Almine Rech is pleased to present 'Neverland', the first solo show by the Brooklyn based painter Sam McKinniss with the gallery.
Once upon a time, painting died. Hers was not a tragic death, she faded slowly—sputtering and flickering into her goodnight, shrouded in myth. While the whole story is terribly complicated, it boils down to the tale of a maiden whose life-force was eclipsed by a new-fangled monster: photography. Oh! These scopophilic arts—painting and her evil stepchild, photography. Cut of the same cloth, or so we thought, these endeavors were developed in order to fulfill the human desire to capture and fix images, to tell stories visually, to represent, fantasize, or enhance what reality looks like.
As legend has it, painting and photography profited from an early, mutually beneficial alliance before the hierarchies determining their dynamic and relation to power dramatically shifted. And so, by the final quarter of the twentieth century, painting was demoted in deference to the ruthless, modern marvel of the camera. Despite her ancient alchemy, painting seemed no match for the photomechanical. But just like all fairytales or soap operas, no one ever really dies. Renewal, rebirth, rehab…it’s all just part and parcel to the genre.
Fast forward to the 1990’s. Painting had arisen from her tomb, suddenly, her eternal spirit summoned by a cadre of artists that dared to put oil to canvas. Ditching their cameras, these anachronistic fetishists instead painted from photographs. But if “Painting is painting’s favorite food,” as the wise Asger Jorn once said, it must have been that nobody had any paintings to snack on. Rather than starve, these artists looted the cookie jars of mass media: People, The New York Post, SPIN magazine, and other sundry tabloids. Elizabeth Peyton stood out among these new heroes as a sorceress who could conjure paint’s mystical charms and historical pedigree, infusing it with new life, painting the world of supermarket celebrity. She invented a phantasmagorical pantheon of modern and personal life, rendered in glamourous jewel tones on small panels by her own hand. “Authentic” painting was rehabilitated and everyone once again worshiped at the altar of the icon without any qualms.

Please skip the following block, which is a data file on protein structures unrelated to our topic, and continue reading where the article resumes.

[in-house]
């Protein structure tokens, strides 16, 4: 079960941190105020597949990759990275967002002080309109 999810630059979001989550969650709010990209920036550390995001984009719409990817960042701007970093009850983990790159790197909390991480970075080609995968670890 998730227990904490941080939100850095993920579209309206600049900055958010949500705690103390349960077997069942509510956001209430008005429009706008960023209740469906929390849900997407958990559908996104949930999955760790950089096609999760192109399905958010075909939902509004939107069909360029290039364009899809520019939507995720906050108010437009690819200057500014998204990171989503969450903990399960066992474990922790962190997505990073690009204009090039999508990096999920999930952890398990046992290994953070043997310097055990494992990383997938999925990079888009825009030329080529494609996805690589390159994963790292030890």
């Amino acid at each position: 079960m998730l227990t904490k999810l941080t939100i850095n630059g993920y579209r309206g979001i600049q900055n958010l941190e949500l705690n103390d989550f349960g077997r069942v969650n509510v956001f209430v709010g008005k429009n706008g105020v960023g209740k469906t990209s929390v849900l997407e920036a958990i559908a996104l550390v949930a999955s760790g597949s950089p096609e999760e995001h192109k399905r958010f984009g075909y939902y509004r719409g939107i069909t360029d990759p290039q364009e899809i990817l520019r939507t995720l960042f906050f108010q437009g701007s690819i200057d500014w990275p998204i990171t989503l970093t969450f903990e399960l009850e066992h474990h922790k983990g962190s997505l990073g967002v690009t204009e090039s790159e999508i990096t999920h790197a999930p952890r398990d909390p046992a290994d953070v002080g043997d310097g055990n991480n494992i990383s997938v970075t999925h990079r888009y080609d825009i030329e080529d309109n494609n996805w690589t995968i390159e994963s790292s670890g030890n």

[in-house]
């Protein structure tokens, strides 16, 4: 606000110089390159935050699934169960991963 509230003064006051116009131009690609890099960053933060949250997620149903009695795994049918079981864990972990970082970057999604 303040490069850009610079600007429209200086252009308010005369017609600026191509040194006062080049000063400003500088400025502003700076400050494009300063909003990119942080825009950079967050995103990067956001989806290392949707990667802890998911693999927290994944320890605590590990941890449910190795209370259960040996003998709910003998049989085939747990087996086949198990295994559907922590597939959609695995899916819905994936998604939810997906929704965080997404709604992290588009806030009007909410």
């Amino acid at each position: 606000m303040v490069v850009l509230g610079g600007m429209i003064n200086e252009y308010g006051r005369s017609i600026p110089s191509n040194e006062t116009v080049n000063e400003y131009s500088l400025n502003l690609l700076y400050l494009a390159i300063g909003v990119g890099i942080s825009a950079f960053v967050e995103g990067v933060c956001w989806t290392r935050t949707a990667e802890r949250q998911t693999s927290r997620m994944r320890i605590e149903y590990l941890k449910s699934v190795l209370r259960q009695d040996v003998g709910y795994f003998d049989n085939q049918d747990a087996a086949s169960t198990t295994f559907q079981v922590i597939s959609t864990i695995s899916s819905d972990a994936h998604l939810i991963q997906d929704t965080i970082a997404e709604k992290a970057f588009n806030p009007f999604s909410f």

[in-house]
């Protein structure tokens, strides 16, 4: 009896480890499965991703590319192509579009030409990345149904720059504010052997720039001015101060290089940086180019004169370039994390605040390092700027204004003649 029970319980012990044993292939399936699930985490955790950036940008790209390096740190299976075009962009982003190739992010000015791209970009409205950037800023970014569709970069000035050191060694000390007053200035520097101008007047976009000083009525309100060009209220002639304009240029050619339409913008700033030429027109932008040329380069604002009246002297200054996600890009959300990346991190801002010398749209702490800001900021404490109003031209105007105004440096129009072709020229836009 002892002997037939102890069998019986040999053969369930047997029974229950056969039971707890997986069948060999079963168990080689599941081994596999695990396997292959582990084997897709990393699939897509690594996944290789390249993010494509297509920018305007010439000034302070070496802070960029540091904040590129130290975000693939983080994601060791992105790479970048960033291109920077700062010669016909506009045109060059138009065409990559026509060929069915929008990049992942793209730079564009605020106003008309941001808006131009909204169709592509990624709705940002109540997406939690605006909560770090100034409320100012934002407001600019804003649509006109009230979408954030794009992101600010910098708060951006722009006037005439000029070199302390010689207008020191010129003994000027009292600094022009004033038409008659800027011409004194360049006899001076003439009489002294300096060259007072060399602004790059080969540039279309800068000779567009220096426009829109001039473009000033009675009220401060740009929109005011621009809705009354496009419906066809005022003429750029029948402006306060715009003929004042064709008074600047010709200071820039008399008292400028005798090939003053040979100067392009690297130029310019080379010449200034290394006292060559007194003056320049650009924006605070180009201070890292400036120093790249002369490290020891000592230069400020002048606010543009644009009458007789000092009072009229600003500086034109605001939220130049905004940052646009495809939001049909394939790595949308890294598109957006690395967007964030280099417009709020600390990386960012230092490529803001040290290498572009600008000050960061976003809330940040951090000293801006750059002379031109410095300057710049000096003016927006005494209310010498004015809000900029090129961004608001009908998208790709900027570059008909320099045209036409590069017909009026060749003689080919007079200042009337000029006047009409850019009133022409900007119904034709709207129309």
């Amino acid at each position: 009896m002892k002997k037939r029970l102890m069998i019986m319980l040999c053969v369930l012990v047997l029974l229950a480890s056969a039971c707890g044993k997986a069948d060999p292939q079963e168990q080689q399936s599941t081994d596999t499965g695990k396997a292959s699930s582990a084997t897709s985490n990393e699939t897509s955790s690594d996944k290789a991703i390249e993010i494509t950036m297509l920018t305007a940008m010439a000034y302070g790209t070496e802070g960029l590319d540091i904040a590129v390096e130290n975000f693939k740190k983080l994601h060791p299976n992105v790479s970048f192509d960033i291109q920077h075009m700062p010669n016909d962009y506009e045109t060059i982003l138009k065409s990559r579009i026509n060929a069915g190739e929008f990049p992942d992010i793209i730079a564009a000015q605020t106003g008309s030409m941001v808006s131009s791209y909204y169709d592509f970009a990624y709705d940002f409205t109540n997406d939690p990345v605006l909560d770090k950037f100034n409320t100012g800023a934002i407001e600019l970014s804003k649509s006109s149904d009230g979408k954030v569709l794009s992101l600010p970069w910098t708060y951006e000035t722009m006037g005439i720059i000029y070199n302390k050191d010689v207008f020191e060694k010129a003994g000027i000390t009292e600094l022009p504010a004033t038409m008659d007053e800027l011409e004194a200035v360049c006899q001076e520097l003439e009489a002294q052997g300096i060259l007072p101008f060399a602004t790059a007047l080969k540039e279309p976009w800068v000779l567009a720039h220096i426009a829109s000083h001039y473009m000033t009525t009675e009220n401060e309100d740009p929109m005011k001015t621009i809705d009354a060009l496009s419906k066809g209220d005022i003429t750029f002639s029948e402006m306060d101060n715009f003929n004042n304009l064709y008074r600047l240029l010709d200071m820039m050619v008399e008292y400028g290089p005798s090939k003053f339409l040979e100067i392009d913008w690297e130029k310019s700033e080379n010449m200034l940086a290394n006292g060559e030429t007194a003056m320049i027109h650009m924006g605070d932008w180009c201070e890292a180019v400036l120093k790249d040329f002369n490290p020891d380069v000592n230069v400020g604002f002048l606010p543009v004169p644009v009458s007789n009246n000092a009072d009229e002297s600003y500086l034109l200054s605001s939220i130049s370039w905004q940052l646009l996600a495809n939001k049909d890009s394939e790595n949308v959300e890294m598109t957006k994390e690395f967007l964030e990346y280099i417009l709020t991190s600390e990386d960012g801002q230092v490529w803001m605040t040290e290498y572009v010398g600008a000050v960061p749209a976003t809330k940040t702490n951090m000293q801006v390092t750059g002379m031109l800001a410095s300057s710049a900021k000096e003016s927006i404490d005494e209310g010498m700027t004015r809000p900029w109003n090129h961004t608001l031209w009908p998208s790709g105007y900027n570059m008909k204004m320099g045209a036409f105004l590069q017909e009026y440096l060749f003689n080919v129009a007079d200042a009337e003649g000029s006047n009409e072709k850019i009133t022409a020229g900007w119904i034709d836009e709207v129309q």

Then the internet happened. A twenty-first century figure, Sam McKinniss was spared all the drama of centuries past. Liberated from these historical squabbles around painting’s primacy or lack of legitimacy, he came of age as an artist with unfettered relationships to his medium and celebrity worship, enabled by this other monster called “Google.” If portraiture has always been about POWER, then McKinniss is the first artist since Peyton to convincingly merge "the singularity, preciousness, and longevity of the painted picture” with the ephemeral celebrity of his subjects, creating an oil-on-canvas fairytale of our present age.
For those who might not see an important generational shift at play—for again, like any mythologized narrative, there must be a mortal rivalry—McKinniss slays his predecessor with an unromantic embrace of media familiar to Peyton, overtaken in spite of love, sentimentality, heroism, or what have her. Harkening forth the spirit of Weimar Germany, McKinniss has emerged as a neo-Magical Realist, combining “the actual and the uncanny,” transfiguring the reality of the internet age—its starry firmament peopled by the likes of Michael Jackson, or Madonna, or Jennifer Lopez wearing the very gown that launched a million or more Google Image searches—into his depiction of our contemporary “Neverland.”
 Isabelle Graw, The Love of Painting: Genealogy of a Success Medium (Berlin: Sternberg Press, 2018)
 Matthew Gale and Katy Wan, Magic Realism: Art in Weimar Germany 1919-33 (London: Tate Publishing, 2018)